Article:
Looking for Lost Fish: Status of the Largetooth Sawfish (Pristis pristis) in Costa Rica

Mario Espinoza


Other projects

21 Jun 2017

Looking for Lost Fish: Status of the Largetooth Sawfish (Pristis pristis) in Costa Rica and the Central American Region

20 Aug 2018

Looking for Lost Fish: Status of the Largetooth Sawfish (Pristis Pristis) in Costa Rica and the Central American Region

12 Jun 2020

Identifying the Last Remaining Areas of the Critically Endangered Largetooth Sawfish in Costa Rica

This project will determine the current status of the Critically Endangered Largetooth Sawfish (Pristis pristis) in Costa Rica, and assess local threats affecting their long-term survival.

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Sawfish (family Pristidae) are the most threatened group of elasmobranchs (sharks and rays), with all five species listed on the IUCN Red List as either Critically Endangered, or Endangered (Dulvy et al. 2014). Given their life-history traits (i.e., slow growth rates, late maturity, low fecundity, and long life-spans), inshore estuarine/riverine habits, and distinct morphology (large body with long saw-like rostrum), sawfishes are generally less resilient to low levels of fishing, coastal/riverine development and coastal pollution. Mangroves, for example, have been identified as a critical habitat for immature sawfish (Norton et al. 2012, Papastamatiou et al. 2015), but in many regions mangrove forests have been loss due to rapid coastal development. Moreover, due to their estuarine and freshwater affinity, changes in hydrological regimes resulting from land use activities in rivers (e.g., dams, impoundments and other types of alterations that can restrict fish migration) can severely threaten sawfish populations.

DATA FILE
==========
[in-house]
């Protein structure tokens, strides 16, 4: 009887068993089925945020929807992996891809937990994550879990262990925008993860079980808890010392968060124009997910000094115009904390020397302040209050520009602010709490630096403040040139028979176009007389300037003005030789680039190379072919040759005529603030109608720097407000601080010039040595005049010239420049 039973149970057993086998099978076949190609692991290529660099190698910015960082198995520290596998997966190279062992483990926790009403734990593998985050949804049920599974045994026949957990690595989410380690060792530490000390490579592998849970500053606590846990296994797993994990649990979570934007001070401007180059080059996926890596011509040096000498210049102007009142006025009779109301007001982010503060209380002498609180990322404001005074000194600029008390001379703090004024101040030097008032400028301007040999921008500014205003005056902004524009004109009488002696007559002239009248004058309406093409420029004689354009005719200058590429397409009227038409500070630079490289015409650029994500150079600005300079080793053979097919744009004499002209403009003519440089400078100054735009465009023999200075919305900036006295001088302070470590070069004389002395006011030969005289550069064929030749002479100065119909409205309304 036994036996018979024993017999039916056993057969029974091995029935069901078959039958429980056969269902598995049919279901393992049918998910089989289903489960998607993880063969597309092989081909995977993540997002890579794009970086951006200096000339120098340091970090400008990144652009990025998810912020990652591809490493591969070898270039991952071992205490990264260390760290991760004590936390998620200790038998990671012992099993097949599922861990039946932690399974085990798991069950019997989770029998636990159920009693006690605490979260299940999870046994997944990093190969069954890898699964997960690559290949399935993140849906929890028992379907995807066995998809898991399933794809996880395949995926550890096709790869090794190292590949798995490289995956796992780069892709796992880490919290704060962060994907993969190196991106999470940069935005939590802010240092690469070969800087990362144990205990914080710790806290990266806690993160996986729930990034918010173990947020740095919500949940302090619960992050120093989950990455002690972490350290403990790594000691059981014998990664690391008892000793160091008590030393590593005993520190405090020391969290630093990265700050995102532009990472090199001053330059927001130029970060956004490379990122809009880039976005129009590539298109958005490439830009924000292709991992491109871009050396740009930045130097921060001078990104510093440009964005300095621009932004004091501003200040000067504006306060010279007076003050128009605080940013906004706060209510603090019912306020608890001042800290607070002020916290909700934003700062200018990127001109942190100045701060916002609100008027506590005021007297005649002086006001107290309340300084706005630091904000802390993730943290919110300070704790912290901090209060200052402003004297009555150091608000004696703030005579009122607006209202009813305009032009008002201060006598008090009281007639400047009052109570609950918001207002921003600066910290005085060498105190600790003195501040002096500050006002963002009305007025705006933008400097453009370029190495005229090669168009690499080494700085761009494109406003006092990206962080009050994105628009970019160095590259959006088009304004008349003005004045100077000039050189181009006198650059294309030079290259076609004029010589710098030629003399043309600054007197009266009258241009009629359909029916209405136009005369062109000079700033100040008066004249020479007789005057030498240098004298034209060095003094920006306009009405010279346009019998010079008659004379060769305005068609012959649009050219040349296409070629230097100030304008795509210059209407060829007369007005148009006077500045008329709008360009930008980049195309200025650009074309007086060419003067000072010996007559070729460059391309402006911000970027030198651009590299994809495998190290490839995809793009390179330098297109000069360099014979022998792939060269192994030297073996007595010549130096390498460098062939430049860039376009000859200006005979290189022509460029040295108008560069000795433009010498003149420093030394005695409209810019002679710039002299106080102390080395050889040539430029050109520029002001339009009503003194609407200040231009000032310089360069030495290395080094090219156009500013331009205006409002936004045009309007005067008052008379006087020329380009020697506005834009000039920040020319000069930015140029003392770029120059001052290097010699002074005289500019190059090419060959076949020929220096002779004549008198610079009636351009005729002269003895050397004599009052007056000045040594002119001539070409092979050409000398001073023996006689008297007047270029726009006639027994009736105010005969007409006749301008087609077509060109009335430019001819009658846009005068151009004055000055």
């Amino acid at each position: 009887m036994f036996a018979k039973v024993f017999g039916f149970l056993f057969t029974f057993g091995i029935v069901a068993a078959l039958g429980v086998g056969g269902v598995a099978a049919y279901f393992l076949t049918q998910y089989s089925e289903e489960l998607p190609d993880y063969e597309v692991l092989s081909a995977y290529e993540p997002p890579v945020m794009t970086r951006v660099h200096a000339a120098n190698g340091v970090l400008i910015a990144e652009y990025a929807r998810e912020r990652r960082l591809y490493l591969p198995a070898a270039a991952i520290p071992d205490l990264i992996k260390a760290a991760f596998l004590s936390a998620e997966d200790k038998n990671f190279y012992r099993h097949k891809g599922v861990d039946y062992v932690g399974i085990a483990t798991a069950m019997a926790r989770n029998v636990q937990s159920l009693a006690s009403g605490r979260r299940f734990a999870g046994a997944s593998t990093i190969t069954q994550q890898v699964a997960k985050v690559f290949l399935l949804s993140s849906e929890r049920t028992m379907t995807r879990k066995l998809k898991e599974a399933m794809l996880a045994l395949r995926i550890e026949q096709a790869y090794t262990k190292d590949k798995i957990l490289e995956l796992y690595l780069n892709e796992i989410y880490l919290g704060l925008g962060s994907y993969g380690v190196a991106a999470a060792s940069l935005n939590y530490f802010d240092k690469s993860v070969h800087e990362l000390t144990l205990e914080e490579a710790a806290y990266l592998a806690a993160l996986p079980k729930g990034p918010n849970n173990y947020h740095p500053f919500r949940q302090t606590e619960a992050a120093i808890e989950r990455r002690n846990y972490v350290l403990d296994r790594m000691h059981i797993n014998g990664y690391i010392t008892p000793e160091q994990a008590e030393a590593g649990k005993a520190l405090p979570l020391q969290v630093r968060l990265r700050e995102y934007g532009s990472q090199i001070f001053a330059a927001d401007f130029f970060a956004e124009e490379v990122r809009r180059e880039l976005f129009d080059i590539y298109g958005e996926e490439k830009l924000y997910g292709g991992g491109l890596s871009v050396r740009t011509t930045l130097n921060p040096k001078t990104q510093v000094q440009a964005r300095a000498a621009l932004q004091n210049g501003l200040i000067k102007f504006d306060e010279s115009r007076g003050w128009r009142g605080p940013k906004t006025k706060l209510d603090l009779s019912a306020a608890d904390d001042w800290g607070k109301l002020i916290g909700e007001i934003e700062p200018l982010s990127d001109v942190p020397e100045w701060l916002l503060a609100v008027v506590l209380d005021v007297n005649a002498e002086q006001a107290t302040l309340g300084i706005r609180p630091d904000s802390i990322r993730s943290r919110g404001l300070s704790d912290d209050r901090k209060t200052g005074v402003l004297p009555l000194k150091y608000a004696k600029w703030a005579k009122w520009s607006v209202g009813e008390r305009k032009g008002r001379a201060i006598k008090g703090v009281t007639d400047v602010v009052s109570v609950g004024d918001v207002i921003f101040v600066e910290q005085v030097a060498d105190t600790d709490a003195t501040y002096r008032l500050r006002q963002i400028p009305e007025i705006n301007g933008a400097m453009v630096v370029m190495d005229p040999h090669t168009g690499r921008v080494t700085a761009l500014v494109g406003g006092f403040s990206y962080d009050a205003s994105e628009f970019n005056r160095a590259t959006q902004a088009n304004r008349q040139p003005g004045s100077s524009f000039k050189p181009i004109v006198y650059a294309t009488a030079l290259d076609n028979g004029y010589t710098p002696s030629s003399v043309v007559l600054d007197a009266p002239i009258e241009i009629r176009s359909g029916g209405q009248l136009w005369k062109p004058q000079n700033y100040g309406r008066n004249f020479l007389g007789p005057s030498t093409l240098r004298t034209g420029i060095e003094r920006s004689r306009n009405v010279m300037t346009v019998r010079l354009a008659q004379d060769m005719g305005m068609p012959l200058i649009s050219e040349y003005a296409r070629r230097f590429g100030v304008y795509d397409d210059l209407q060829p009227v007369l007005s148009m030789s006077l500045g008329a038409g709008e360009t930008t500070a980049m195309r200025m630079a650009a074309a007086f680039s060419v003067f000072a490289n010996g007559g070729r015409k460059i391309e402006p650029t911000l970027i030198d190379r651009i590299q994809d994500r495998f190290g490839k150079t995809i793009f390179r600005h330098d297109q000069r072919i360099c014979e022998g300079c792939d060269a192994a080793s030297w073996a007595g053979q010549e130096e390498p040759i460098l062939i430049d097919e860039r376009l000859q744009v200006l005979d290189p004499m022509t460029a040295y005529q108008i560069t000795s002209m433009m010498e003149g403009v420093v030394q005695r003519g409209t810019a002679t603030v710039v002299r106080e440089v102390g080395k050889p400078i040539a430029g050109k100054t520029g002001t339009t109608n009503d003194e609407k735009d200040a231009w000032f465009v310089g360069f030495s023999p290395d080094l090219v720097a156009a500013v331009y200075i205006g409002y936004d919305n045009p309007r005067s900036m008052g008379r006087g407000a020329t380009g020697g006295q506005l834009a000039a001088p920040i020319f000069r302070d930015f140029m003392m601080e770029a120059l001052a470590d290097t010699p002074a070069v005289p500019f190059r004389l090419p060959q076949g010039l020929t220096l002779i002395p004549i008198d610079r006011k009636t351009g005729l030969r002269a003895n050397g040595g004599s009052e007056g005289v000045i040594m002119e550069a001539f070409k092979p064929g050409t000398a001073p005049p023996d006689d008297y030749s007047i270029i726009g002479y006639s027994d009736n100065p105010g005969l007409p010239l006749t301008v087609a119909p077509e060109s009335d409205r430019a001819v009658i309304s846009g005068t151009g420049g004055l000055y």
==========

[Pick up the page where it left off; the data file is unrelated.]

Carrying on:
The Largetooth Sawfish (Pristis pristis) has a widespread global distribution across tropical waters. In Latin America, the Largetooth Sawfish was once commonly found from Mazatlán, Mexico to Peru (Cook et al. 2005, Faria 2007); however, recent findings indicate this species may have either suffered large reductions in abundance or may be locally extinct in some areas (Kyne et al. 2013). Given the extent of their distribution, the lack of consistent historical sightings, and the increase of human- induced threats to wild fish populations, regional-scale conservation efforts are crucial in this region. Over the past 10 years, there has been a number of sawfish sightings in Mexico, Belize, Honduras, Nicaragua and Costa Rica (Kyne et al. 2013; G.

Lara pers. comm), which suggest that the entire Central American region may still hold a viable population. The Térraba-Sierpe Wetland (south Pacific of Costa Rica), for example, is one of most productive and diverse wetland of Central America, a protected RAMSAR site, and also is presumably one of the few remaining areas where the Largetooth Sawfish can be found in Costa Rica. However, at the moment the construction of a new dam in the Térraba River could be threatening their long-term survival. Consequently, the need to determine the current status of the Critically Endangered Largetooth Sawfish in Costa Rica has encouraged new efforts to (i) estimate their distribution and abundance; (ii) assess local threats affecting population size and/or their potential for recovery; and (iii) define effective management and conservation strategies.

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